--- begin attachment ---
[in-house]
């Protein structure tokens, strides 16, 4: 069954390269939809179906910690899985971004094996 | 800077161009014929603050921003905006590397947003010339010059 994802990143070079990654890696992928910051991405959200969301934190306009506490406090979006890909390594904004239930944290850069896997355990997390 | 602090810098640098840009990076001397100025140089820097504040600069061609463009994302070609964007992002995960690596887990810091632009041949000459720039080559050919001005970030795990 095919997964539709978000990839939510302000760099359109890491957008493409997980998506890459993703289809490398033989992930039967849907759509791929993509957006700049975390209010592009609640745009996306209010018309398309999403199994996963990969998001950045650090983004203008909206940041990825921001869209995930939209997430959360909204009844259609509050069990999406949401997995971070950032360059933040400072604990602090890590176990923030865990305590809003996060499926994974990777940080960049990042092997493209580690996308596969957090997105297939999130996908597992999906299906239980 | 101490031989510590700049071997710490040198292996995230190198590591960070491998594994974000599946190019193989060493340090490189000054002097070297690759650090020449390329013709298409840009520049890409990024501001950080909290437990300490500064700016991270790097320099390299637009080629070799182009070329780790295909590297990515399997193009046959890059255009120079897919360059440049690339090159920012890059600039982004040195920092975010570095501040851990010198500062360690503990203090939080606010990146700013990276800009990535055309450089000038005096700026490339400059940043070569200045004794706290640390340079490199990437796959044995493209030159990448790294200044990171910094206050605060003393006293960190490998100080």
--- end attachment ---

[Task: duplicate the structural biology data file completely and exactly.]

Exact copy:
[in-house]
């Protein structure tokens, strides 16, 4: 069954390269939809179906910690899985971004094996 | 800077161009014929603050921003905006590397947003010339010059 994802990143070079990654890696992928910051991405959200969301934190306009506490406090979006890909390594904004239930944290850069896997355990997390 | 602090810098640098840009990076001397100025140089820097504040600069061609463009994302070609964007992002995960690596887990810091632009041949000459720039080559050919001005970030795990 095919997964539709978000990839939510302000760099359109890491957008493409997980998506890459993703289809490398033989992930039967849907759509791929993509957006700049975390209010592009609640745009996306209010018309398309999403199994996963990969998001950045650090983004203008909206940041990825921001869209995930939209997430959360909204009844259609509050069990999406949401997995971070950032360059933040400072604990602090890590176990923030865990305590809003996060499926994974990777940080960049990042092997493209580690996308596969957090997105297939999130996908597992999906299906239980 | 101490031989510590700049071997710490040198292996995230190198590591960070491998594994974000599946190019193989060493340090490189000054002097070297690759650090020449390329013709298409840009520049890409990024501001950080909290437990300490500064700016991270790097320099390299637009080629070799182009070329780790295909590297990515399997193009046959890059255009120079897919360059440049690339090159920012890059600039982004040195920092975010570095501040851990010198500062360690503990203090939080606010990146700013990276800009990535055309450089000038005096700026490339400059940043070569200045004794706290640390340079490199990437796959044995493209030159990448790294200044990171910094206050605060003393006293960190490998100080």